A Division of Weston Nurseries, Inc.

Hydrangeas Demystified



Hydrangea macrophylla, or Mophead Hydrangea, are the stalwart showstoppers of the summer garden. Nowadays you’ll find them in pink, blue, white, lavender, and even lime green! One of our favorites is Endless Summer, which keeps popping out blooms all through the sultry days of July and August. Since the introduction of Endless Summer many other varieties have been bred to offer continual blooms on new wood as well. That being said even these varieties can be unreliable at times.

But what if your hydrangea is apparently a dud? There are a couple of possible reasons your macrophylla might be holding out on you.

One of the most common reasons we see mopheads refuse to bloom is because a well-meaning gardener pruned them incorrectly. We know how it goes: you couldn’t stand looking at those bare stalks this past winter and so you cut them sometime between November & June. The thing is, macrophylla bud and bloom on that old growth, and if you snipped them off or damaged the ends of the stalks you may have also nixed all the flowers for the year. Just hold out till early summer next year and you’ll see them come back.

Another reason for the lack of blooms is the weather, more specifically the temperature swings throughout the winter. Winters in New England vary from region to region. In February you could have a 45 degree day and a 25 degree night. Those warm days move sugars up the stems from the roots and then the cold nights can freeze the same stems and flower buds which kills off the potential to flower. Locations closer to a body of water, like Cape Cod, can have on average a 10 degree difference between the day and nighttime temperatures which doesn’t cause as much winter dieback to those flower buds. That is why they seem to be more floriferous then the Hydrangeas located more inland.

Come spring you’ll notice that new growth is coming in from the base of the plant. They’ll be back to full glory in a year or so, with some kinder weather and TLC. In the meantime break the rule in #1 and go ahead and trim back any old stalks that haven’t budded by now.  Here’s how.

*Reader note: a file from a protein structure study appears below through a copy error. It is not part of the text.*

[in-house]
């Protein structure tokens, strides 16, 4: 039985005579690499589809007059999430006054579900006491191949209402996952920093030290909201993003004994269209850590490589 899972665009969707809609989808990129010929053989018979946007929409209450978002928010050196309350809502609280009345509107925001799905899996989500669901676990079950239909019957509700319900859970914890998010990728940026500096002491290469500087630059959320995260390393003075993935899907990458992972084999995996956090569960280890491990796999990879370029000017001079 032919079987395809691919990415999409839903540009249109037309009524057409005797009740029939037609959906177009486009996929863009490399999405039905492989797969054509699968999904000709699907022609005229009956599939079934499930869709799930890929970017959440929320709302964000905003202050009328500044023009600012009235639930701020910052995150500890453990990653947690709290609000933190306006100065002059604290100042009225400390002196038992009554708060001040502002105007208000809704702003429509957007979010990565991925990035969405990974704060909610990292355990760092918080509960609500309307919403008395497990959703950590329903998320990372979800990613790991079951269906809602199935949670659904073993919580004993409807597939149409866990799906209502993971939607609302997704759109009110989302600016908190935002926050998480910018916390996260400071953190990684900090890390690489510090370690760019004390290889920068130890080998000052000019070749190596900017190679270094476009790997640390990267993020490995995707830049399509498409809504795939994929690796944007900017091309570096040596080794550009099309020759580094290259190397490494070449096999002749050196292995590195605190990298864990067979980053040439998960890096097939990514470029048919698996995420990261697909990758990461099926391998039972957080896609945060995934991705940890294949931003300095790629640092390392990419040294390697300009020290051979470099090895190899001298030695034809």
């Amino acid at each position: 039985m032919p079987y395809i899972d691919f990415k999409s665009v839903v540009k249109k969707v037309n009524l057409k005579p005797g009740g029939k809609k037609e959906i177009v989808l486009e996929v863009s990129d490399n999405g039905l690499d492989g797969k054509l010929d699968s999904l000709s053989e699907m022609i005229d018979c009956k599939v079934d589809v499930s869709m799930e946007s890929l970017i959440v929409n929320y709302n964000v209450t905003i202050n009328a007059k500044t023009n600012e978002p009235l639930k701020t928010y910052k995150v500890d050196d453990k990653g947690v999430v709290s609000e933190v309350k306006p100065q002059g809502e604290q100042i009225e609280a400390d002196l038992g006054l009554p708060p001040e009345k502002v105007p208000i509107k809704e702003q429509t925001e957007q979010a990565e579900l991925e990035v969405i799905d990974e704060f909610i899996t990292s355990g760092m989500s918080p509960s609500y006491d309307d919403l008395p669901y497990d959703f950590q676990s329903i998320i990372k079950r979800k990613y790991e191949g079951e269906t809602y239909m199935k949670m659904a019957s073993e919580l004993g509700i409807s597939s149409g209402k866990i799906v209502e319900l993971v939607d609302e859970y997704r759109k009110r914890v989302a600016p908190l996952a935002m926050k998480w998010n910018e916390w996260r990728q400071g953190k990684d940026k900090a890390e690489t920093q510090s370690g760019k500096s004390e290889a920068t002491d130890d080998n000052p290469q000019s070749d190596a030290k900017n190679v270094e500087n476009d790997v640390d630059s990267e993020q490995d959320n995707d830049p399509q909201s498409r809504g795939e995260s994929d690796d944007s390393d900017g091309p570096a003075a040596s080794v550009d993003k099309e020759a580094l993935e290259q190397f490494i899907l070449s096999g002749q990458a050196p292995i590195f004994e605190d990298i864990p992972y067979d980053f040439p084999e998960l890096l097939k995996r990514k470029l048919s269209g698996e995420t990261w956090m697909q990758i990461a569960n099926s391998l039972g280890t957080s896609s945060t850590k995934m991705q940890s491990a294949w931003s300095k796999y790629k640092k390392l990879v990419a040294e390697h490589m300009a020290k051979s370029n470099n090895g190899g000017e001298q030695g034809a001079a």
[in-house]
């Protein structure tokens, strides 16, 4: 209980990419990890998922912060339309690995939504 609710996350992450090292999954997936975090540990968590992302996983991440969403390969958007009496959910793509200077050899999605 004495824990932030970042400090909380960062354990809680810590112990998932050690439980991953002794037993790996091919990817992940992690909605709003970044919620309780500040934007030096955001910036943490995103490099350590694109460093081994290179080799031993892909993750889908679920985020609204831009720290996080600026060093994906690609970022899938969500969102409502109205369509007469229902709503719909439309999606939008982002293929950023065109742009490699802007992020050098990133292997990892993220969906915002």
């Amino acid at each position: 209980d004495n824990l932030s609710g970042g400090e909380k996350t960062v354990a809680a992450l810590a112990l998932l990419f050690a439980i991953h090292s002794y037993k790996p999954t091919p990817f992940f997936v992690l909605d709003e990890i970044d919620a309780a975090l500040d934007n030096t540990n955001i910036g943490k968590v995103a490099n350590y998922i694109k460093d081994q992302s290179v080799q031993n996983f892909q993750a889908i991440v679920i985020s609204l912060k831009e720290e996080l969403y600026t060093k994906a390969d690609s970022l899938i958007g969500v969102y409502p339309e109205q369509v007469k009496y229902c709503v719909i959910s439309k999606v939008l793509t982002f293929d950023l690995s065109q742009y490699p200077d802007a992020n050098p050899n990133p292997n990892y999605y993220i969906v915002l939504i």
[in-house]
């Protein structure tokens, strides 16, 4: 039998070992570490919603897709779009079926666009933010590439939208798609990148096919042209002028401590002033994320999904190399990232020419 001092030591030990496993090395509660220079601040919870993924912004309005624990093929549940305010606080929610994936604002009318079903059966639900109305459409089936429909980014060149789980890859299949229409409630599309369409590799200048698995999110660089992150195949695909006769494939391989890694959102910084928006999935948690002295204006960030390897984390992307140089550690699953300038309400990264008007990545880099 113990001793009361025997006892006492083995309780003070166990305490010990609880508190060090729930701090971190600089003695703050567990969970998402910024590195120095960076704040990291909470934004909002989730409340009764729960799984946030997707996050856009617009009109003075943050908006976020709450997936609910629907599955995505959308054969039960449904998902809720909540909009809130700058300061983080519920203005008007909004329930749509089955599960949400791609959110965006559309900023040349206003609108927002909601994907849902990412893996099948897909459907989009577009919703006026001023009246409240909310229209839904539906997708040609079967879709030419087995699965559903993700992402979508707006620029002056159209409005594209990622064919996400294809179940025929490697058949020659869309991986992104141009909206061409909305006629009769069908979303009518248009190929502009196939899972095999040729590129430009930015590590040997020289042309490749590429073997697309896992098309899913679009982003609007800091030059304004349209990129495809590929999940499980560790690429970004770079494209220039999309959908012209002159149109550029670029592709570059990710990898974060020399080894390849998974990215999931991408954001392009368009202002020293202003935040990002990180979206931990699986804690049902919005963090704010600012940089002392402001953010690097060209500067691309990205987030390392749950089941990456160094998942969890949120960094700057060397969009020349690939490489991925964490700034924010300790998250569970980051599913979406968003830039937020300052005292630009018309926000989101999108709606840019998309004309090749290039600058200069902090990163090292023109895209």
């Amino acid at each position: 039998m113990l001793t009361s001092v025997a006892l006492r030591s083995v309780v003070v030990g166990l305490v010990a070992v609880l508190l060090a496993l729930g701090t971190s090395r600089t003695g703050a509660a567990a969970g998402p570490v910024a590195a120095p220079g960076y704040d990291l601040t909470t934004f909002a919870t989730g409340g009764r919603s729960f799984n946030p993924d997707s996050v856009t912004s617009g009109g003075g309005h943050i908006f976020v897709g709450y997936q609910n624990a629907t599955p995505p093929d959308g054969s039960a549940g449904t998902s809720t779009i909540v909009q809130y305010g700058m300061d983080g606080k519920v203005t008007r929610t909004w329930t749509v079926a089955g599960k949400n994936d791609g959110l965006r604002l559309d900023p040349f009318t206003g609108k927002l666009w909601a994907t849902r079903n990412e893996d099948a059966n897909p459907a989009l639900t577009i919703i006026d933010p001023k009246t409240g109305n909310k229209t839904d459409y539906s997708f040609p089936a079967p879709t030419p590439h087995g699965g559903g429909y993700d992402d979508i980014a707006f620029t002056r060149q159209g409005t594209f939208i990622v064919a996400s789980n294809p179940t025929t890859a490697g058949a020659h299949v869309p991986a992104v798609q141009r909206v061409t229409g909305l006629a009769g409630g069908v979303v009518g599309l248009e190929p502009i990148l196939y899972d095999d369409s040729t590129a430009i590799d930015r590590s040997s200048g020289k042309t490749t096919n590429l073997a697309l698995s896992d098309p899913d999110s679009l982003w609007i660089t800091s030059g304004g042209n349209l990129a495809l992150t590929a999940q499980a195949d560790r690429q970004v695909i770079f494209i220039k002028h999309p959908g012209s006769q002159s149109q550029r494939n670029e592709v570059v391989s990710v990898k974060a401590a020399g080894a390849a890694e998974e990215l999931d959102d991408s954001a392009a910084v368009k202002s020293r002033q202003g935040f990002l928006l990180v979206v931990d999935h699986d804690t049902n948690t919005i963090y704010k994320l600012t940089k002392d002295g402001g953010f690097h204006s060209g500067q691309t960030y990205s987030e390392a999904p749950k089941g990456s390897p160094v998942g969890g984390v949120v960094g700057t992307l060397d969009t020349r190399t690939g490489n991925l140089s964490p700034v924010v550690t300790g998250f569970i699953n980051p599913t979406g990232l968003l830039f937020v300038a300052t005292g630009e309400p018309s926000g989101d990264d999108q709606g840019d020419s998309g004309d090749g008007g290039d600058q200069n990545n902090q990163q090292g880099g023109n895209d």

If you are still frustrated with lack of blooms maybe plant a Smooth, Panicle or Mountain Hydrangea. These varieties will be more reliable bloomers.

Would you like to learn more about caring for your hydrangeas? Here’s a fantastic resource from Proven Winners that covers all the basics.

Fullscreen Mode

Share this post

Employee Spotlight

Jennifer Rolo, MCH

he phrase, ‘Grow where you are planted’ is frequently used to encourage others to be all that they were created to be, to do what’s right, even when it’s hard,

Read More »
Plant Notes

Christmas Cactus

Holiday cactus, Thanksgiving, Christmas or Easter cactus, Zygocactus or Schlumbergera – what’s in a name?  Potentially confusion, if the naming of these cacti is anything to go by, but fortunately

Read More »
Garden Design

How Do I Light My Tree?

By Trevor Smith “There’s a light on this tree that won’t light on one side.”How the Grinch Stole Christmas Ahh, the Christmas tree. It is the center of so many

Read More »
Plant Notes


Mistletoe, like holly and ivy, is part of the festive décor associated with a traditional northern hemisphere holiday season, most notably the custom of kissing when standing under it. However,

Read More »